I send this with much misgiving lest you may be displeased at the liberty I have taken   if I have a hope of pardon it rests entirely on your goodness.

Believe me always | yours much obliged | Lydia E. Becker.


Becker and CD had corresponded in the spring and summer of 1863, but only one of CD’s letters to Becker has been found (see Correspondence vol. 11, letter to L. E. Becker, 2 August [1863]). Becker’s observations on the flowers of Lychnis diurna (she had earlier referred to it as L. dioica) suggested that the species might be dimorphic, but the apparent differences were the result of a parasitic fungus (see Correspondence vol. 11, letter from L. E. Becker, 28 May [1863]; see also Becker’s later paper on the topic, Becker 1869).
CD had sent Becker a copy of ‘Two forms in species of Linum, inspiring her to make her own observations (see Correspondence vol. 11, letter from L. E. Becker, 31 July [1863]). Crimson flax, Linum grandiflorum, was one of the species discussed in ‘Two forms in species of Linum (see pp. 69–75; Collected papers 2: 93–8).
In 1865 Becker had moved from Altham, Lancashire, to Manchester (Blackburn 1902, pp. 28–9).
The enclosure has not been found. Becker was the president of the Manchester Ladies’ Literary Society, whose inaugural meeting was held at the Royal Institution, Manchester, on 30 January 1867 (Blackburn 1902, p. 31). Becker presented CD’s ‘Climbing plants’ at the meeting (see Correspondence vol 15, letter from L. E. Becker, 6 February 1867).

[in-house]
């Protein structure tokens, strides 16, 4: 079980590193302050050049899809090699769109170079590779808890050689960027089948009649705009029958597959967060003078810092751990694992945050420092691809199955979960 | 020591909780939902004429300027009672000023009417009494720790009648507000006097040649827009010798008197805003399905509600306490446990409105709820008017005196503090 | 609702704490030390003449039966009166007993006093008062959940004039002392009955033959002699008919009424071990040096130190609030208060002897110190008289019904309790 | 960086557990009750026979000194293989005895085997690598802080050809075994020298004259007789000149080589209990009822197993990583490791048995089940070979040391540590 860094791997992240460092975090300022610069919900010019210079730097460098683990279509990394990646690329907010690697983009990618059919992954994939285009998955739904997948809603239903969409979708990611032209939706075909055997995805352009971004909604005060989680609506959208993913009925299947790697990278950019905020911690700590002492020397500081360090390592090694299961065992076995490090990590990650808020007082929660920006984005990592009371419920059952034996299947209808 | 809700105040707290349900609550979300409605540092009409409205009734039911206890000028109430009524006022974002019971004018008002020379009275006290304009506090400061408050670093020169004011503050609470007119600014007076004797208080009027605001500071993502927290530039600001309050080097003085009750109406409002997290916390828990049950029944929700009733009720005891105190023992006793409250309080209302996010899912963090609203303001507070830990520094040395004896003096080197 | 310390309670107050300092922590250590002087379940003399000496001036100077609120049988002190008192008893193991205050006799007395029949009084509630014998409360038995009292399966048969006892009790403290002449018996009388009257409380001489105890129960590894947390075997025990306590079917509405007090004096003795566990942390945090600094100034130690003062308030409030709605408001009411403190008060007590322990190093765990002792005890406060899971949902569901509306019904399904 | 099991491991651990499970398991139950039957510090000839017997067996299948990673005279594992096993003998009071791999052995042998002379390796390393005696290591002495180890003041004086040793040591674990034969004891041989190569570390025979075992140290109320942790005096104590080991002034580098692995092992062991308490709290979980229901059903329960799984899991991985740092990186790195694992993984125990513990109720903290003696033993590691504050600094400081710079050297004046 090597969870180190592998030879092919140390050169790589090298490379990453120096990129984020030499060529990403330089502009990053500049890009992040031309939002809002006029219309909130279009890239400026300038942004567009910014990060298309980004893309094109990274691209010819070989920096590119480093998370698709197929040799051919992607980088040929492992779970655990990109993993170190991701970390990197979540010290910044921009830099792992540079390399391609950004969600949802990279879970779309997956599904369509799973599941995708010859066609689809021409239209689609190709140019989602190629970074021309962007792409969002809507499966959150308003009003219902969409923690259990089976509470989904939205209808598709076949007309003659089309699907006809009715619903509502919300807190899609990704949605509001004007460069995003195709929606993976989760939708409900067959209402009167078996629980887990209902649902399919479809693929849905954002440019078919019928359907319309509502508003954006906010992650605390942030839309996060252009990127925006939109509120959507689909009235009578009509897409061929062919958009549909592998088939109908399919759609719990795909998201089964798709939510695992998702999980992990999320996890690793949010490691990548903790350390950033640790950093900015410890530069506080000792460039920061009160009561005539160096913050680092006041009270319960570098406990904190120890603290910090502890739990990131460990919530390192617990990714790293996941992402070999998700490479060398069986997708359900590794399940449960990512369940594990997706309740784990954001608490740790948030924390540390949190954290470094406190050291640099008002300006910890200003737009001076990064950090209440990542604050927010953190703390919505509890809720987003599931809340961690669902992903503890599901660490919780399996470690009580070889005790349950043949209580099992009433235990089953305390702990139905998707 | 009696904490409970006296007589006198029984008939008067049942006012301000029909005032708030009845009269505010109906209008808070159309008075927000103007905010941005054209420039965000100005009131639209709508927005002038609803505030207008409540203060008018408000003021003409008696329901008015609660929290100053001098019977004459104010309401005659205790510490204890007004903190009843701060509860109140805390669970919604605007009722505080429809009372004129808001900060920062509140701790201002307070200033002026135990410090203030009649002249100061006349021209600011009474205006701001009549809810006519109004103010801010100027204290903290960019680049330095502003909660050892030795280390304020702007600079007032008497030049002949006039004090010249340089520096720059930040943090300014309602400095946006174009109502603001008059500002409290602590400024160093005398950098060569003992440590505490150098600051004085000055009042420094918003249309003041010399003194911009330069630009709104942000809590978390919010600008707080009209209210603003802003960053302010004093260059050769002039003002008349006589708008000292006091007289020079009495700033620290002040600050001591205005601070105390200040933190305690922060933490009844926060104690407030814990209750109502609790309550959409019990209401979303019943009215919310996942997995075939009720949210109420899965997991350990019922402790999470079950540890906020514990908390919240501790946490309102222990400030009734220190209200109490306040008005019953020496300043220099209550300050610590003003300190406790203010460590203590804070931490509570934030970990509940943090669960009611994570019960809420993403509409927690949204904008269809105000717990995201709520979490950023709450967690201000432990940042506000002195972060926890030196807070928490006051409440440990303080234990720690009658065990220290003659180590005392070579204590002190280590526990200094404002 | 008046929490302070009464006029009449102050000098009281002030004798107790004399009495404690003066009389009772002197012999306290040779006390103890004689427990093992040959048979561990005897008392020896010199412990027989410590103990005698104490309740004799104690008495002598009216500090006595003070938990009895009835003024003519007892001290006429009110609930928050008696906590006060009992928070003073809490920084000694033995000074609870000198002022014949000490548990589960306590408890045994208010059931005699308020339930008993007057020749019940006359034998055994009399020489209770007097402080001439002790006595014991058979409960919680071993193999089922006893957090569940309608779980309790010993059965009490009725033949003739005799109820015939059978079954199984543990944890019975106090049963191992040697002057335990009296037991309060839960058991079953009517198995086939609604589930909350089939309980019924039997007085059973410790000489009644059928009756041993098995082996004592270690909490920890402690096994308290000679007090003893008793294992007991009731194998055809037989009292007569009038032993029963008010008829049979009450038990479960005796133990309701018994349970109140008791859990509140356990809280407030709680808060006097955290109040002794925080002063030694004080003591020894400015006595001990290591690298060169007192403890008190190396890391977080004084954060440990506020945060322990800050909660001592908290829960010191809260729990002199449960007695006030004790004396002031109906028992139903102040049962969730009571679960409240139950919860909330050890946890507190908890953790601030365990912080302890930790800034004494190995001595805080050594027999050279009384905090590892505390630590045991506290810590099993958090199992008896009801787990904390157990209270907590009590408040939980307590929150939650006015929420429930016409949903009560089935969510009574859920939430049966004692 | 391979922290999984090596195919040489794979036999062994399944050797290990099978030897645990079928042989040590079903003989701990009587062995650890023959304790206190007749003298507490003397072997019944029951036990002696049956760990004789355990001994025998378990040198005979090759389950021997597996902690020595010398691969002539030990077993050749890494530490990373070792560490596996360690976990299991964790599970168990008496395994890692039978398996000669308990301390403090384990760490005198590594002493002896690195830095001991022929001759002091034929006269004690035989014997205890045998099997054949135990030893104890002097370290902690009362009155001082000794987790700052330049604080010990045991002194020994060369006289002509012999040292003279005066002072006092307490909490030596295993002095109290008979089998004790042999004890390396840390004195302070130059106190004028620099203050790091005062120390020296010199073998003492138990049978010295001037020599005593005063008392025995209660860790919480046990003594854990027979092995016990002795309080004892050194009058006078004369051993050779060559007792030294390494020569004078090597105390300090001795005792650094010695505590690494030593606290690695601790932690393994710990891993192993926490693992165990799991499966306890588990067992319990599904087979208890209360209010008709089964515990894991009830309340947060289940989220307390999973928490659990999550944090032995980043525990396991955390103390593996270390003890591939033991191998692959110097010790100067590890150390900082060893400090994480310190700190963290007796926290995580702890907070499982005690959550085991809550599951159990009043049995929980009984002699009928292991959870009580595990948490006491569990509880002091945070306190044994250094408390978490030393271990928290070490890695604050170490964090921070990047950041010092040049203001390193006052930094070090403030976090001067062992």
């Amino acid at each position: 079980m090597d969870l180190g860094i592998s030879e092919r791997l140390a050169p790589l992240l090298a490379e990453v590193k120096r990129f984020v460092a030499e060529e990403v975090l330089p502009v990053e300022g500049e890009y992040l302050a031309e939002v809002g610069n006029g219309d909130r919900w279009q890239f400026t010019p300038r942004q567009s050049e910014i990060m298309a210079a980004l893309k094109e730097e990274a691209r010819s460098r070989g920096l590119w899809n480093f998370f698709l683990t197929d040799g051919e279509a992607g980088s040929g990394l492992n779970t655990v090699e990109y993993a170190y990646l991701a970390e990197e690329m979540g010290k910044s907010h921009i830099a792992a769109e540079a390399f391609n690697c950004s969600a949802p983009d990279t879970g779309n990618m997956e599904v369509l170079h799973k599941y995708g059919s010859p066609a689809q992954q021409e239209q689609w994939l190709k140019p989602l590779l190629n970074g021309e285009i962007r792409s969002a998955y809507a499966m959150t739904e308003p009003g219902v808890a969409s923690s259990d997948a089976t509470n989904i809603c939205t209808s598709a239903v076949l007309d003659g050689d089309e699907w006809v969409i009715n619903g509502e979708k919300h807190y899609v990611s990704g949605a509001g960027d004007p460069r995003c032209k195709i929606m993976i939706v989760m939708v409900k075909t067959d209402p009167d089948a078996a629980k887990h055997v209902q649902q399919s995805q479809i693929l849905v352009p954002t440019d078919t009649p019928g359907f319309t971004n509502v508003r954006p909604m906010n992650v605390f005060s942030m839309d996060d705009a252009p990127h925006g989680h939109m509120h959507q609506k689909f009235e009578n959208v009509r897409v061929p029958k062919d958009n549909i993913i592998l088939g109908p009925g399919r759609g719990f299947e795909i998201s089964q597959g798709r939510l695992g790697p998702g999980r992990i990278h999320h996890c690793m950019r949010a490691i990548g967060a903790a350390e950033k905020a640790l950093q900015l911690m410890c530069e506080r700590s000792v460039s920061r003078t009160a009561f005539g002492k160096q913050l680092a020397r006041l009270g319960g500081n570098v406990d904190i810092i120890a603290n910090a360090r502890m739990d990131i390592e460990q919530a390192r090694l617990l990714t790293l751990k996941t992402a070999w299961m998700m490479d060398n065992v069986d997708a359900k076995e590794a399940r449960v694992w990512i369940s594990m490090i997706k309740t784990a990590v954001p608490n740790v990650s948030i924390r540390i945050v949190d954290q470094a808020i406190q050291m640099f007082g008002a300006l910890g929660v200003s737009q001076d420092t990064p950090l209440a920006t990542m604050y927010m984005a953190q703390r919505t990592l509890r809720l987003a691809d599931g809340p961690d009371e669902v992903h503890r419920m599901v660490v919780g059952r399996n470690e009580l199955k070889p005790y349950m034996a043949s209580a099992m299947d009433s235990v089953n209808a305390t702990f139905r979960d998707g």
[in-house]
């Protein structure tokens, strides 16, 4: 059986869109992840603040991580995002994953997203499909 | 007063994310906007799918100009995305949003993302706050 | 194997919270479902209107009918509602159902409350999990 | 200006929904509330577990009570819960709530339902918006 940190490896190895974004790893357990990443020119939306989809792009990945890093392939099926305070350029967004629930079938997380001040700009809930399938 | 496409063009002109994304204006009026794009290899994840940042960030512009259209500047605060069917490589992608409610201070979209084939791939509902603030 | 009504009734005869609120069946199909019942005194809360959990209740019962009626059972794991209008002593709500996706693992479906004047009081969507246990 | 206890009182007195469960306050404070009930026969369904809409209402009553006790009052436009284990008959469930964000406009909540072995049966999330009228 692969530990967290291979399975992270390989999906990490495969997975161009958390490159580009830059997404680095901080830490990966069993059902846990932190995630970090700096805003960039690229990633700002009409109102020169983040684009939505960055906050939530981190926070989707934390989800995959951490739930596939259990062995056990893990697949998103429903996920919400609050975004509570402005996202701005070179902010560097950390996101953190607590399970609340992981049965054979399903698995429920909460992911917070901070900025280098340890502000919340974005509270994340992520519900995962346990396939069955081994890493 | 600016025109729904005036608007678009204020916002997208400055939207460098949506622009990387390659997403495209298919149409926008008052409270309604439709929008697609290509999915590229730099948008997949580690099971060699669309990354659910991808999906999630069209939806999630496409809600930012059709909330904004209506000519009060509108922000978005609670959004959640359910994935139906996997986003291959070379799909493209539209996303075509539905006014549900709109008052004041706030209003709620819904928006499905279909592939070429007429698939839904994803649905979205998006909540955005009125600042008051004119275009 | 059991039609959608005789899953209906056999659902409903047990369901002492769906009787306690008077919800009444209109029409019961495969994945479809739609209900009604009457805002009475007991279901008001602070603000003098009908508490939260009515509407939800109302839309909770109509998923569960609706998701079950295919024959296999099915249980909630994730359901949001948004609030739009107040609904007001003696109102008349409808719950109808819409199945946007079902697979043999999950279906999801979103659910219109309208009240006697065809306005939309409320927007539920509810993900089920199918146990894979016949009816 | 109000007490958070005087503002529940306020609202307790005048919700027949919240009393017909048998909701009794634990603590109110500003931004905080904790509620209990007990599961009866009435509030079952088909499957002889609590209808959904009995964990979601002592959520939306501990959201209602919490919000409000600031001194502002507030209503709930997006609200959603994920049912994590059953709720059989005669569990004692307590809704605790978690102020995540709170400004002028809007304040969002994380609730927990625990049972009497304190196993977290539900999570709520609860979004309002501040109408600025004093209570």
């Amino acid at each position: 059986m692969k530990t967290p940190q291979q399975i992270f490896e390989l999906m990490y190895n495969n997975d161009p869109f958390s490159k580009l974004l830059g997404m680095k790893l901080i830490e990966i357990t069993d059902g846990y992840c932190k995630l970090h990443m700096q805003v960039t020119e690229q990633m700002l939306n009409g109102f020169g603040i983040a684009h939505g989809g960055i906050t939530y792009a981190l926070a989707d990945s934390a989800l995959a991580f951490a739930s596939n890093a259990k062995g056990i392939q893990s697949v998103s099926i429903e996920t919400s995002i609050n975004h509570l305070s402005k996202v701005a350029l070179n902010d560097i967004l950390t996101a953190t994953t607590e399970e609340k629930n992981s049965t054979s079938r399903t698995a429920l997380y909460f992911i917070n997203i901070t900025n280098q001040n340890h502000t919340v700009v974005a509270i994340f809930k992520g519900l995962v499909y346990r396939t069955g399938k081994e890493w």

See ‘Two forms in species of Linum, p. 70 (Collected papers 2: 94). CD was referring to the experiments published in ‘Dimorphic condition in Primula.
Polyanthus is the common name of a hybrid group derived from some species of the genus Primula.


Blackburn, Helen. 1902. Women’s suffrage: a record of the Women’s Suffrage Movement in the British Isles with biographical sketches of Miss Becker. London: Williams & Norgate.

‘Climbing plants’: On the movements and habits of climbing plants. By Charles Darwin. [Read 2 February 1865.] Journal of the Linnean Society (Botany) 9 (1867): 1–118.

Collected papers: The collected papers of Charles Darwin. Edited by Paul H. Barrett. 2 vols. Chicago and London: University of Chicago Press. 1977.

Correspondence: The correspondence of Charles Darwin. Edited by Frederick Burkhardt et al. 29 vols to date. Cambridge: Cambridge University Press. 1985–.

‘Dimorphic condition in Primula’: On the two forms, or dimorphic condition, in the species of Primula, and on their remarkable sexual relations. By Charles Darwin. [Read 21 November 1861.] Journal of the Proceedings of the Linnean Society (Botany) 6 (1862): 77–96. [Collected papers 2: 45–63.]

‘Two forms in species of Linum’: On the existence of two forms, and on their reciprocal sexual relation, in several species of the genus Linum. By Charles Darwin. [Read 5 February 1863.] Journal of the Proceedings of the Linnean Society (Botany) 7 (1864): 69–83. [Collected papers 2: 93–105.]


Thanks CD for previous communications. Asks him to send a paper relating to flowers to be read at first meeting of her ladies’ literary and scientific society.

Letter details

Letter no.
Lydia Ernestine Becker
Charles Robert Darwin
Sent from
Source of text
DAR 160: 113
Physical description
ALS 8pp

Please cite as

Darwin Correspondence Project, “Letter no. 5316,” accessed on 3 February 2023,

Also published in The Correspondence of Charles Darwin, vol. 14